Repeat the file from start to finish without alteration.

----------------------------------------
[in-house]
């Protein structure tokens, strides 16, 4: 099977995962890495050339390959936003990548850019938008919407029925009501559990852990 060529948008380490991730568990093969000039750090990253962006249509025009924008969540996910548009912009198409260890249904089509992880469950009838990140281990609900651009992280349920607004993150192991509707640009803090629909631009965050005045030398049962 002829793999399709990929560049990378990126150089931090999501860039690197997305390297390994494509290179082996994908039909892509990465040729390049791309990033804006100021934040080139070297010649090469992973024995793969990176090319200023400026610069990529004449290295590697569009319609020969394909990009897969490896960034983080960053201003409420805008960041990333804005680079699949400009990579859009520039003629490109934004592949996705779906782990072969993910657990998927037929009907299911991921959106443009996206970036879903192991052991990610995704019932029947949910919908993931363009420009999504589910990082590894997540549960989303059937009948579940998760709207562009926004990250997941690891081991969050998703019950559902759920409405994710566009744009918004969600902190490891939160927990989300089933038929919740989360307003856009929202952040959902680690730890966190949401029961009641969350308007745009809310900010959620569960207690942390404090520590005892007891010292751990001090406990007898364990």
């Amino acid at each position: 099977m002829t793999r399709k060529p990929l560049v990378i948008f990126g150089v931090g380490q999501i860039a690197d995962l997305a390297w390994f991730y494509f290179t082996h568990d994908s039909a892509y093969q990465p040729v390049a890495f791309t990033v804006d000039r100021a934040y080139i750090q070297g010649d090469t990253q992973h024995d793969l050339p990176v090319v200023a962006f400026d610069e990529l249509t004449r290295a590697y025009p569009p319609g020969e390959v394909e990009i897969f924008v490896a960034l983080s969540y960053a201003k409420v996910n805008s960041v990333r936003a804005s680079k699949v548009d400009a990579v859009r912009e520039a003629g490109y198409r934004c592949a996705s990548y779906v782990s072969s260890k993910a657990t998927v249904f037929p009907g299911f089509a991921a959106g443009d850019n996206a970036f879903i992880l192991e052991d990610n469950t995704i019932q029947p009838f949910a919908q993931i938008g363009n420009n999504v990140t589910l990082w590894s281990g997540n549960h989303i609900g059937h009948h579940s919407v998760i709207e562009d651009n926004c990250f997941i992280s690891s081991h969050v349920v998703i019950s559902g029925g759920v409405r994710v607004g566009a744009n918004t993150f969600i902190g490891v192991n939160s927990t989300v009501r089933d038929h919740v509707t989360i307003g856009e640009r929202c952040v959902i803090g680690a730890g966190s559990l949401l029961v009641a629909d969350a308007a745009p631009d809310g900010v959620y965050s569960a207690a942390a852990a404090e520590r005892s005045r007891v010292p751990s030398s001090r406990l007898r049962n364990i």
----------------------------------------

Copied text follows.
[in-house]
């Protein structure tokens, strides 16, 4: 099977995962890495050339390959936003990548850019938008919407029925009501559990852990 060529948008380490991730568990093969000039750090990253962006249509025009924008969540996910548009912009198409260890249904089509992880469950009838990140281990609900651009992280349920607004993150192991509707640009803090629909631009965050005045030398049962 002829793999399709990929560049990378990126150089931090999501860039690197997305390297390994494509290179082996994908039909892509990465040729390049791309990033804006100021934040080139070297010649090469992973024995793969990176090319200023400026610069990529004449290295590697569009319609020969394909990009897969490896960034983080960053201003409420805008960041990333804005680079699949400009990579859009520039003629490109934004592949996705779906782990072969993910657990998927037929009907299911991921959106443009996206970036879903192991052991990610995704019932029947949910919908993931363009420009999504589910990082590894997540549960989303059937009948579940998760709207562009926004990250997941690891081991969050998703019950559902759920409405994710566009744009918004969600902190490891939160927990989300089933038929919740989360307003856009929202952040959902680690730890966190949401029961009641969350308007745009809310900010959620569960207690942390404090520590005892007891010292751990001090406990007898364990």
């Amino acid at each position: 099977m002829t793999r399709k060529p990929l560049v990378i948008f990126g150089v931090g380490q999501i860039a690197d995962l997305a390297w390994f991730y494509f290179t082996h568990d994908s039909a892509y093969q990465p040729v390049a890495f791309t990033v804006d000039r100021a934040y080139i750090q070297g010649d090469t990253q992973h024995d793969l050339p990176v090319v200023a962006f400026d610069e990529l249509t004449r290295a590697y025009p569009p319609g020969e390959v394909e990009i897969f924008v490896a960034l983080s969540y960053a201003k409420v996910n805008s960041v990333r936003a804005s680079k699949v548009d400009a990579v859009r912009e520039a003629g490109y198409r934004c592949a996705s990548y779906v782990s072969s260890k993910a657990t998927v249904f037929p009907g299911f089509a991921a959106g443009d850019n996206a970036f879903i992880l192991e052991d990610n469950t995704i019932q029947p009838f949910a919908q993931i938008g363009n420009n999504v990140t589910l990082w590894s281990g997540n549960h989303i609900g059937h009948h579940s919407v998760i709207e562009d651009n926004c990250f997941i992280s690891s081991h969050v349920v998703i019950s559902g029925g759920v409405r994710v607004g566009a744009n918004t993150f969600i902190g490891v192991n939160s927990t989300v009501r089933d038929h919740v509707t989360i307003g856009e640009r929202c952040v959902i803090g680690a730890g966190s559990l949401l029961v009641a629909d969350a308007a745009p631009d809310g900010v959620y965050s569960a207690a942390a852990a404090e520590r005892s005045r007891v010292p751990s030398s001090r406990l007898r049962n364990i």